When to Fish in New Jersey

From regulations to species behavior, understanding the New Jersey fishing season is key to maximizing your success on the water. Learn the ins and outs about the fishing season in New Jersey before you plan your next trip.

First Step: Check the Regulations

Just because fishing season in New Jersey is year-round doesn’t mean that the same fishing opportunities are always available. In other words, if you’re looking for the official New Jersey fishing season, there’s no one simple answer.

As an angler in the Garden State, it’s critical to follow NJ fishing regulations from the Division of Fish & Wildlife that govern minimum size requirements, possession limits, and species’ seasons. Please be aware that there are regulations that govern freshwater fishing and a separate set of guidelines for marine fishing depending on where you’re planning to go.

So while you can fish for species like northern pike and tiger musky all year long, the regulations outline specific freshwater fish seasons for species of fish such as largemouth and smallmouth bass. You’ll want to pay specific attention to any timeframes for catch and release only in certain waters, such as the two-month-long statewide catch and release policy for walleye each spring.

In addition to general guidance on fishing seasons for freshwater fishing, the Division also publishes information about the seasons for different species in select areas, specifically the Delaware River which borders both New Jersey and Pennsylvania, and Greenwood Lake, which straddles both New Jersey and New York.

When it comes to New Jersey saltwater fishing, the New Jersey Marine Fisheries Council approves regulations each spring that can include the fishing season in NJ. In addition, many of the species are regulated on a coast-wide basis with seasons set by the Atlantic States Marine Fisheries Commission. Most of the saltwater (marine) angler regulations, however, are found in the publicly-accessible New Jersey Administrative Code specifically, Title 7 (Environmental Protection), Chapter 25 (Division of Fish & Wildlife Rules), Subchapters 14 (Crab and Lobster Management), 18 (Marine Fisheries) and 22 (Fishery Management in New Jersey).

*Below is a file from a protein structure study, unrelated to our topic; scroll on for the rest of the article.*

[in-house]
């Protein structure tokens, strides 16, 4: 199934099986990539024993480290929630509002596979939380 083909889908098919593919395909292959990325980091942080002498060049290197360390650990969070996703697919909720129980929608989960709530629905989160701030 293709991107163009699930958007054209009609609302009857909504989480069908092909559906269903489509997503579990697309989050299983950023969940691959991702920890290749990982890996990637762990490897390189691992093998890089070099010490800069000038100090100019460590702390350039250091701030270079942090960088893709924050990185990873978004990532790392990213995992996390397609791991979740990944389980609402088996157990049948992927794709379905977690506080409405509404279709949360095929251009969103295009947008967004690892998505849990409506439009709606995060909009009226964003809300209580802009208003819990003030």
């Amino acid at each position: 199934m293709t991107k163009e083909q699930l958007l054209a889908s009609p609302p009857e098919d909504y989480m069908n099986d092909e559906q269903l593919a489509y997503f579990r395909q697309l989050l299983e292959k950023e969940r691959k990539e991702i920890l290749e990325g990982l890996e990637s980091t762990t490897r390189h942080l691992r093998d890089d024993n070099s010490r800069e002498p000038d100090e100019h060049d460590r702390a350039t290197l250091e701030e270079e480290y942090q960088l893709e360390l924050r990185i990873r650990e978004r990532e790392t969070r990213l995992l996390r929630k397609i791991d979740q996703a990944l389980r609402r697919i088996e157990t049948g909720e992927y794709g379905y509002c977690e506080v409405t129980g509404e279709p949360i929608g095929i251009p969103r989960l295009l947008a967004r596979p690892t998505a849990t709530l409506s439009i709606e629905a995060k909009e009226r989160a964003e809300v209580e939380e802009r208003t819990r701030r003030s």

To make the issue even a bit more complex, certain species in New Jersey have set catch limits for different periods of time throughout the year. For example, per current regulations, you may catch 15 black sea bass between November 1 and December 31, but as few as two in July and August.

The Best Seasons for Fishing

Once you determine what, where and when you can fish in New Jersey by law, you’ll want to take into consideration other factors that can impact the best time of year to fish. If you’re not limited by NJ fishing regulations, meaning, the season for your target species is open year-round, then you’ll want to take into account migration patterns, eating behavior, weather, and other things that can affect when to schedule an outing.

For instance, for some anglers, the ideal New Jersey fishing season isn’t summer. Instead, it’s late fall when species like blue fish tend to be larger. That’s the time of year when the fish get hungrier also and, as a result, they tend to be more active. Others like to head out in winter when freshwater species tend to be found in groups. If you opt to fish when the temperatures drop, just be sure to be prepared with the right gear. That doesn’t mean just maintaining your reels and line for the weather but preventing frostbite by wearing insulated, waterproof boots and gloves and lots of layers as temperatures below freezing are common during the winter.

Best Times to Fish

No matter what you settle on as the best New Jersey fishing season, a great way to optimize your chance of success on the water is to schedule the time of day you head out. Generally speaking, early morning and late evening are the best times, especially during the warmer months when the fish want to avoid the heat and bright light. In the spring and fall, dusk is the preferred time since after the sun sets, the action will slow dramatically and your chances of hooking a fish will be slim.